“My mom is a preacher and she never made me feel like it would be weird [to go to therapy]. But internally, you kind of just have that feeling,” said Jamir Milligan (“Why is it Still so Hard for Young People of Color to Get Therapy,” VICE, June 4, 2019).
Jamir was a 19-year-old student when he first thought about suicide and tried to find a therapist. But it wasn’t easy. He didn’t have any friends or family who had seen a therapist before, so everything was self-directed and self-motivated. On top of that, he faced growing mental health stigma from his community.
“That feeling, as I and so many other black and brown people know, is centuries’ worth of shame surrounding mental illness – especially depression. Depending on your background, depression and other mental illnesses have been addressed in a plethora of ways, including praying it away in Black, Latinx and South Asian cultures, self-medicating or just ignoring it.”
For many communities of color, there is strong resistance against thinking of mental illness in the same way as medical illness, and seeking help is often seen as weakness. The stigma has grown over many years, and now young people like Jamir are facing the consequences.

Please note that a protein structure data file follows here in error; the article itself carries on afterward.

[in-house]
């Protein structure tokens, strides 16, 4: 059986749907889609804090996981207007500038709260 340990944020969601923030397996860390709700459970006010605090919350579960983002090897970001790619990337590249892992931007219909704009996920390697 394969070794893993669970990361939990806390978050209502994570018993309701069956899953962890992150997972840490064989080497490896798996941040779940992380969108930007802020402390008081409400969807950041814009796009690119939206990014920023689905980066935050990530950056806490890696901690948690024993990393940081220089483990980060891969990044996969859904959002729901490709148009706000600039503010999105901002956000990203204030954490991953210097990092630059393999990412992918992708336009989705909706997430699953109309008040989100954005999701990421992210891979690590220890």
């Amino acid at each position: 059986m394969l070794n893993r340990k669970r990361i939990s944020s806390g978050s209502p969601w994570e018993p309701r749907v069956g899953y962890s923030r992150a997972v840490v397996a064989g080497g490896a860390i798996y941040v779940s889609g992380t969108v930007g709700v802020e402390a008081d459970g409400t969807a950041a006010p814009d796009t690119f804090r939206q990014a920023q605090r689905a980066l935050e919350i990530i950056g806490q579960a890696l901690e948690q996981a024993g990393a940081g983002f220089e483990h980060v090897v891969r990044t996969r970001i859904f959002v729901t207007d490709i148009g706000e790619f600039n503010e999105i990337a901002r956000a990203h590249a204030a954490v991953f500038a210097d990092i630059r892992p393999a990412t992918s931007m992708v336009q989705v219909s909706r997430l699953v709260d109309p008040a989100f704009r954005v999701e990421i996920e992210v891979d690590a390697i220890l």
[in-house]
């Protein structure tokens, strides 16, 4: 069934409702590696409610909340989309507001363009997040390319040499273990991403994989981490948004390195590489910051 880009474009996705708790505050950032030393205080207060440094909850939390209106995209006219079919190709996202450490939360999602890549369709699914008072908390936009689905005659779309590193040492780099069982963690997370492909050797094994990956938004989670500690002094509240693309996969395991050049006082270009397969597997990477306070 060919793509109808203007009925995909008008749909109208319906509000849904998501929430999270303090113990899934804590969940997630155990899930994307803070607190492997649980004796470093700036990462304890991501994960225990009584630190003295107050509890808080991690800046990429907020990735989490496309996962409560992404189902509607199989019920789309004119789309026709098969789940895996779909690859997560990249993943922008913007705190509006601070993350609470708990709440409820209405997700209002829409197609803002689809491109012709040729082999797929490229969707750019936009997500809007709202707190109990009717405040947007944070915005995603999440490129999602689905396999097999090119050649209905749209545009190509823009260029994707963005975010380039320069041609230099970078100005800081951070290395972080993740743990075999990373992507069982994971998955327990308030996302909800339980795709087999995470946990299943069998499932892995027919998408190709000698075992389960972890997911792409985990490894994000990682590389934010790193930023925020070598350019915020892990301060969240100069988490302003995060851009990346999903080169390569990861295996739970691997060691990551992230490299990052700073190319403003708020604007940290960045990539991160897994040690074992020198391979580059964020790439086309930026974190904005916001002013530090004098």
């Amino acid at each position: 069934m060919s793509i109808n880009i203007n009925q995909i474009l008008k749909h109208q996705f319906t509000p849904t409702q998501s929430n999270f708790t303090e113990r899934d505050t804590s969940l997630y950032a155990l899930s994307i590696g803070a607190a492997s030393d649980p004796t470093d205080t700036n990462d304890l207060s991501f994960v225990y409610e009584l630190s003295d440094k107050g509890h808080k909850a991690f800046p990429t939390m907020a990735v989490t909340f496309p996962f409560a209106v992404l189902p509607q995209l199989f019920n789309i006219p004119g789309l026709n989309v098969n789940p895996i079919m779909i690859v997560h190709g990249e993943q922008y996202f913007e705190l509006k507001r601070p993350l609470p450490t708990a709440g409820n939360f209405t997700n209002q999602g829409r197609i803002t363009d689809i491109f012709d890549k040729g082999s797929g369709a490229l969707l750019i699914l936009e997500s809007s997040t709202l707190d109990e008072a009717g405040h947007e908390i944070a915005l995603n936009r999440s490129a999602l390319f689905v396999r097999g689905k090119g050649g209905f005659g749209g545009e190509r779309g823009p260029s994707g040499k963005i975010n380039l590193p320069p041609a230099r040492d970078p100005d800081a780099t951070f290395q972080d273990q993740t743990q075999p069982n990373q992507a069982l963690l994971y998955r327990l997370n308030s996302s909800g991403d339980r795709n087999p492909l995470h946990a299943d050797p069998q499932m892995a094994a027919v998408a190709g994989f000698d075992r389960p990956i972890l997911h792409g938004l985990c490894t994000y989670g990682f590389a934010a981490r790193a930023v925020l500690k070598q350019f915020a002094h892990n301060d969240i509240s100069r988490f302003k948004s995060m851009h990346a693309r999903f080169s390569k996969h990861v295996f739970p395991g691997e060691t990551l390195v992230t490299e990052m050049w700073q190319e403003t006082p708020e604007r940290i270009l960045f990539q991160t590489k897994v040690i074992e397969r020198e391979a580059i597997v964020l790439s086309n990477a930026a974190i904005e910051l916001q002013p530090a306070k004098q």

And Jamir isn’t alone.
According to the Centers for Medicare and Medicaid Services Office of Minority Health, depression is reported as the most common mental health condition across all minorities. The numbers are disheartening :
Many young people of color who are facing mental health or substance use challenges don’t seek therapy because of the stigma and shame associated with mental illness in their communities. When they do, they have very limited access to the help they need.
Some struggle to find a therapist who understands their cultural background or specific concerns, while others can’t find a therapist within their budget.
According to research from 2016, Black and Latinx Americans have had “persistently lower insurance coverage rates at all ages” and those who do have insurance are more likely to lose it compared to their white counterparts. Then, they have to choose between spending more money than they have or getting the mental health help they need.
Mental Health First Aid can help.
Mental Health First Aid teaches people, including young people of color, how to identify the signs and symptoms of a mental health or substance use challenge, where resources can be found and how to address stigma and talk about it.
After multiple meetings and phone calls, Jamir found a therapist who understands his concerns and fits within his budget. But it shouldn’t be this hard and nobody should have to do it alone. Get trained in Mental Health First Aid and join a community of 1.7 million people who understand and value mental health. Together, we can #BeTheDifference and help each other in the journey to recovery.